‘Star Trek’: How a Book About Africa Inspired Uhura’s Name
Nyota Uhura is one of the most popular characters in the Star Trek franchise. She was a regular in Star Trek: The Original Series and its animated spin-off, where she was played by Nichelle Nichols. Uhura broke boundaries on television and inspired many Trekkies. In addition, she was the protagonist in a popular novel called Uhura’s Song. After that, Zoe Saldana played the characters in a trio of films from the 2000s and 2010s.
Like most science fiction franchises, Star Trek has its share of distinctive names. The name “Uhura” is a name with deep significance. What some fans might not know is that it was inspired by a book Nichols was reading.
How ‘Star Trek’ took inspiration from a history book about Africa
Some actors have no creative control over the characters they play. Nichols, meanwhile, helped Star Trek creator Gene Rodenberry come up with the character’s name. According to the book Geek Heroines, it all started with a book she was reading titled Uhuru.
The book was about the history of Africa. Its title — Uhuru — is the Swahili word for “freedom.” After Rodenberry cast Nichols in the role, he told her he was interested in the book. As a result, he wanted to name her character after it. An African-inspired name certainly fit the show’s inclusive vision of the future.
It’s fitting that a history book inspired Uhura’s name. After all, a number of the show’s early episodes take inspiration from historical events. For example, one episode involved Captain Kirk meeting a figure who appears to be Abraham Lincoln. However, Rodenberry felt the name “Uhuru” sounded too “harsh” for a female. As a result, Nichols recommended he name the character “Uhura” instead.
The impact that the name ‘Uhura’ had
Rodenberry liked the name. It subsequently inspired part of the character’s backstory — that she was from a country known as the United States of Africa. The United States of Africa is not discussed at length in Star Trek.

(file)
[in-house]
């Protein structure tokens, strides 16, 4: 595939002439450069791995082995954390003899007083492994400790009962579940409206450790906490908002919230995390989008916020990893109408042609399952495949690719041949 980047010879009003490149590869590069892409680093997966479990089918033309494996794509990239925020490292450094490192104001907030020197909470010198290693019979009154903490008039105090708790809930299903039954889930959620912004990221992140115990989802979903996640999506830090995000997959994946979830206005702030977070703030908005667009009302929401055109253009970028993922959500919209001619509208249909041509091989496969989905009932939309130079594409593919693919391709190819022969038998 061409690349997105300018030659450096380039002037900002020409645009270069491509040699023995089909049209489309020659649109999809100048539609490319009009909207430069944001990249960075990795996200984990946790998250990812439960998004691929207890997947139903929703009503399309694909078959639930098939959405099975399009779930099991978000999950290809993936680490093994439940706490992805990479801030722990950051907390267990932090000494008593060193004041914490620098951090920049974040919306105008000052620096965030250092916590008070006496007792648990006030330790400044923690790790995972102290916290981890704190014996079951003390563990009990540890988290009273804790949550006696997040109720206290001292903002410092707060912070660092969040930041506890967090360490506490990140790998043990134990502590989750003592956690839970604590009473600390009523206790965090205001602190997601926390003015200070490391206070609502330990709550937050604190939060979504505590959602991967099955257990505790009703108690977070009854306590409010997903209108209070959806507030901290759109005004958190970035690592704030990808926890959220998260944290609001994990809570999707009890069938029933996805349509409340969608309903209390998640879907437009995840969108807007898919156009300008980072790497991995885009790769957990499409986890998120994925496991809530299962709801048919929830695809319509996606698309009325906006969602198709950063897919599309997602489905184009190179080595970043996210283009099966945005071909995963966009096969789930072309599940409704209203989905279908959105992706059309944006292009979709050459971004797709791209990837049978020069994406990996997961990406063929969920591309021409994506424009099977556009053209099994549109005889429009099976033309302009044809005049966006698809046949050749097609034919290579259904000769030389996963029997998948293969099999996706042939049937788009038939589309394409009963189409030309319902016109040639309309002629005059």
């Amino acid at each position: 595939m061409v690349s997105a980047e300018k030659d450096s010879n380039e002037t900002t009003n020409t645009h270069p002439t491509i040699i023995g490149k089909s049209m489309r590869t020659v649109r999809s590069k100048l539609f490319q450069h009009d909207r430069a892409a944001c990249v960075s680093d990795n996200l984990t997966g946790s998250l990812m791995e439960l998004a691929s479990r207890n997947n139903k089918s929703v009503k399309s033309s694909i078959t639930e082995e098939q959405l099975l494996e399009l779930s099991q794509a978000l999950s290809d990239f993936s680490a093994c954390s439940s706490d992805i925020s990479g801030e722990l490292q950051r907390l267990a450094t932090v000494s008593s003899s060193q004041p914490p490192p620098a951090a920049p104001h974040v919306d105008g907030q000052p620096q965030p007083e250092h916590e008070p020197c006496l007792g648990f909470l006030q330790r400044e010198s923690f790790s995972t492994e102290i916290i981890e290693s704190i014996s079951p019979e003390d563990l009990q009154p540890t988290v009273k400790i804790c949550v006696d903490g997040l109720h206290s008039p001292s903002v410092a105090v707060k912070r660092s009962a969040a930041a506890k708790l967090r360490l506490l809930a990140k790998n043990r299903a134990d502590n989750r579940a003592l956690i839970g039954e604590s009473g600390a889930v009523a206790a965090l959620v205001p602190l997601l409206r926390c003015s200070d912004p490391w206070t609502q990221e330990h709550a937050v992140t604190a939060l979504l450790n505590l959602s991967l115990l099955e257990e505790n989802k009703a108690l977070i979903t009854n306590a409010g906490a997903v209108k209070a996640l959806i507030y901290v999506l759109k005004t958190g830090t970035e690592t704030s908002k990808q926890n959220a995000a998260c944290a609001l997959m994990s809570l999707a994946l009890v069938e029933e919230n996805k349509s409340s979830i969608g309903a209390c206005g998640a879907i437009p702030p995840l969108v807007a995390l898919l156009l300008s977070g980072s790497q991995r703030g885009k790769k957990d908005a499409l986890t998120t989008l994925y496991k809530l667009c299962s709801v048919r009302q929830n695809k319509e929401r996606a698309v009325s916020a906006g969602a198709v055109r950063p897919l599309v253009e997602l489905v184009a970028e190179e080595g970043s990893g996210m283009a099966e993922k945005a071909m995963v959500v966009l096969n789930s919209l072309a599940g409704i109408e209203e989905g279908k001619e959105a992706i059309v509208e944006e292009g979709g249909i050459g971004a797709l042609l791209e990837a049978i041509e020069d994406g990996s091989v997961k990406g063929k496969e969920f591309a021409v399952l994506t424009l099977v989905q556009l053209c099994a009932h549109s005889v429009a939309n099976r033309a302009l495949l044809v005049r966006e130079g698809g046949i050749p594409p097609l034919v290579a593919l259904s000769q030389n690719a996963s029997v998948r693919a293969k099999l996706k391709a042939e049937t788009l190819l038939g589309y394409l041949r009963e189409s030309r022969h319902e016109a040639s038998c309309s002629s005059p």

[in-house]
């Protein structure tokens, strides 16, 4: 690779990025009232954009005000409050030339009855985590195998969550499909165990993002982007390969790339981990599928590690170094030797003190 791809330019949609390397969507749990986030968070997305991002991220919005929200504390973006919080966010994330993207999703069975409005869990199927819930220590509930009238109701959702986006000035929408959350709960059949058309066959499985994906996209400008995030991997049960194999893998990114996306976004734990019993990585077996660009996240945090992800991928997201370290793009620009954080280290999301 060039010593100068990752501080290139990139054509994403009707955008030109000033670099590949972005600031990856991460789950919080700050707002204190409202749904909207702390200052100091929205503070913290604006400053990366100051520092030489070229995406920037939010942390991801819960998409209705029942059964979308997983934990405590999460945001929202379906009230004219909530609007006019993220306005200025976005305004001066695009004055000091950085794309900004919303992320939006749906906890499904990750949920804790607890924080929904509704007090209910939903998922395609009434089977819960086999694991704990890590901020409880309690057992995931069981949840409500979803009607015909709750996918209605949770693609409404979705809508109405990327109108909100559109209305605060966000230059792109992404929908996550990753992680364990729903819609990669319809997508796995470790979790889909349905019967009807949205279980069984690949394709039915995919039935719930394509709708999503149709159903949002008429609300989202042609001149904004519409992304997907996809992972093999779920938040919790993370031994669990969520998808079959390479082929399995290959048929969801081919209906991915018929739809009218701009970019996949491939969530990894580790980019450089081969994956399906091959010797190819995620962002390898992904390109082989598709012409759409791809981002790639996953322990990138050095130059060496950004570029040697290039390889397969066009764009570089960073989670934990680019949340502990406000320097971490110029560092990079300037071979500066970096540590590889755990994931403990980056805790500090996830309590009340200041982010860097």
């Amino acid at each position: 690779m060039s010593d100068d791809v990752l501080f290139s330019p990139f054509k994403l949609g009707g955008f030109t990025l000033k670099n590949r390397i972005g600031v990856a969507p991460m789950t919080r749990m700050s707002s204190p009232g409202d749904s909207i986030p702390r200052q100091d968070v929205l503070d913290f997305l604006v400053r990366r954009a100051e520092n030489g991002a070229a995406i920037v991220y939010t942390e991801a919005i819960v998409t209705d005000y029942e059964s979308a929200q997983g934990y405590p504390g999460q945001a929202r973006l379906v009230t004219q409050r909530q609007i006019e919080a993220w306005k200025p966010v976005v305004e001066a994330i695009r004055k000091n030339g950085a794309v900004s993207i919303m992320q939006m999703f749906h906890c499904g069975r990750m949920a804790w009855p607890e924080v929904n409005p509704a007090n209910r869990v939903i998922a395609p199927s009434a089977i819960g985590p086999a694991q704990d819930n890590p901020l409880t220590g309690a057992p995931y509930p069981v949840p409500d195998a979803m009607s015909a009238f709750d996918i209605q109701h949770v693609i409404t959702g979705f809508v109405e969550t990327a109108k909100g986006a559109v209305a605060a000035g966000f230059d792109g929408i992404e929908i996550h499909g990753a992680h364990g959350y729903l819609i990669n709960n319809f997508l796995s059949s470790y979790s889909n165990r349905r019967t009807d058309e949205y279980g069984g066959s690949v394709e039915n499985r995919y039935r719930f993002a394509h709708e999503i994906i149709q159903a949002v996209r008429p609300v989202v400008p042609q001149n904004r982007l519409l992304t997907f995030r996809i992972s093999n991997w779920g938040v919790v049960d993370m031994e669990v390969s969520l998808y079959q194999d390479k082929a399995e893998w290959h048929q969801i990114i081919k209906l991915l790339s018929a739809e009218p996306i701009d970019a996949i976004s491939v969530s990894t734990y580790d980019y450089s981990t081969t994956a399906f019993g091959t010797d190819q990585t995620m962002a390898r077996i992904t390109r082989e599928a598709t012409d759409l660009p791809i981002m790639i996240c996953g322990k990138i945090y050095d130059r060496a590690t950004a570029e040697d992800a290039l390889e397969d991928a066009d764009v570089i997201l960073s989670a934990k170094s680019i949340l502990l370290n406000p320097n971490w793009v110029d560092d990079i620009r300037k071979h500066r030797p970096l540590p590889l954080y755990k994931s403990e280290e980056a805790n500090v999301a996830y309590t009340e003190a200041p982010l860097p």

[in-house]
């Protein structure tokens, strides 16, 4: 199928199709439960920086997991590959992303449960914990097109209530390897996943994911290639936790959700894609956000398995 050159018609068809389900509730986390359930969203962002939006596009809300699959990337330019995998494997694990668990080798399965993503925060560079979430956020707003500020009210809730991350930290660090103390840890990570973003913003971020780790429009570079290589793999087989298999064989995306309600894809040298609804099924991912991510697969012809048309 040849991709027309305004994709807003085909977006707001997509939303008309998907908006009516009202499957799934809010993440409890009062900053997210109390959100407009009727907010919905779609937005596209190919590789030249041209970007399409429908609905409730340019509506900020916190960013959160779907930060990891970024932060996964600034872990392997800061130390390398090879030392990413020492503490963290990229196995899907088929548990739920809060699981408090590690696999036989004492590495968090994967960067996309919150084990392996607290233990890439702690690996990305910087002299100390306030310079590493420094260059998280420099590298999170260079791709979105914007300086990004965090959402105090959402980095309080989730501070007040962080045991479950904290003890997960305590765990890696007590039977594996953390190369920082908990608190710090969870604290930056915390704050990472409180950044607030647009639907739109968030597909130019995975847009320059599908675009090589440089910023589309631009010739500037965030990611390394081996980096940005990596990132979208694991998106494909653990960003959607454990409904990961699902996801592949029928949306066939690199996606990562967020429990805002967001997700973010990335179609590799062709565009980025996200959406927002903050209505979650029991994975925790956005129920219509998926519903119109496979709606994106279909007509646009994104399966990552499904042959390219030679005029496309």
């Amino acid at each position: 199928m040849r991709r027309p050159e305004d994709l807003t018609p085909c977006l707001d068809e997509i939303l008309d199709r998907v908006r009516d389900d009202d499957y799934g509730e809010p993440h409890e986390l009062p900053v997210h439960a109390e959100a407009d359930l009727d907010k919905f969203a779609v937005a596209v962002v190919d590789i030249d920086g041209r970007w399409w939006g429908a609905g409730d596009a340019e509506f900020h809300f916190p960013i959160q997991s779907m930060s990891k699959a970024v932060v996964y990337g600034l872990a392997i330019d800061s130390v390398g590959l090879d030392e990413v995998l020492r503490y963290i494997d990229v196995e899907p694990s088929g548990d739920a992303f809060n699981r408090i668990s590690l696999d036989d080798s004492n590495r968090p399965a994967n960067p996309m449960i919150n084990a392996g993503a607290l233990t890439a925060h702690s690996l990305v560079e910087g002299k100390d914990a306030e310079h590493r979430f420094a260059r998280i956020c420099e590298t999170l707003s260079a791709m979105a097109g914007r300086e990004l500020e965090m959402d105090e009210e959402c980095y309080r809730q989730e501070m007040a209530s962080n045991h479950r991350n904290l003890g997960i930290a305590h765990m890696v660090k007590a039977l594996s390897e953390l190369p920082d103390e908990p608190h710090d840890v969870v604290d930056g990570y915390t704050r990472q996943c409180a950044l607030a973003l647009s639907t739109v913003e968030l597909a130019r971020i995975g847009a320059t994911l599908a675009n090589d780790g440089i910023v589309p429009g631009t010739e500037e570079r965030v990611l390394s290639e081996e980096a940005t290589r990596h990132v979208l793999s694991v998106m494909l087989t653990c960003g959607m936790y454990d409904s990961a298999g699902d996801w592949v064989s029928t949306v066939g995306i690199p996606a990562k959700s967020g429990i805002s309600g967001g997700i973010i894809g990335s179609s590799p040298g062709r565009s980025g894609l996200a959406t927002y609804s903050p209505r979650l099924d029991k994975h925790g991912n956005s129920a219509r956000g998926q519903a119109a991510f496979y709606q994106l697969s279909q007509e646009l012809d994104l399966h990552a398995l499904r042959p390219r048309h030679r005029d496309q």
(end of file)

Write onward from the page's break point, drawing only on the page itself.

However, the name implies Star Trek takes palace in a future where the continent of Africa has become a single nation. This parallels the idea of transforming Africa into a single nation that some political theorists have proposed. In addition, it’s similar to the hypothetical “United States of Europe” that some European leaders want to form. Details like this are part of the reason why fans get obsessed with Star Trek.
Subsequently, Uhura’s original name — Uhuru –made an appearance in a Star Trek films, however, this was an accident. According to the book Oops! They Did It Again!: More Movie Mistakes That Made the Cut, Uhura is incorrectly called “Uhuru” in the end credits of Star Trek VI: The Undiscovered Country. Coincidentally, The Undiscovered Country marked Nichols’ final appearance in a Star Trek film. In a way, the typo was fitting. It brought the character back to her roots in the final film where Nichols played her.
In conclusion, Uhura is a beloved science fiction character. For over five decades, various Trekkies have found her interesting. It’s fitting that the backstory behind her name was interesting as well.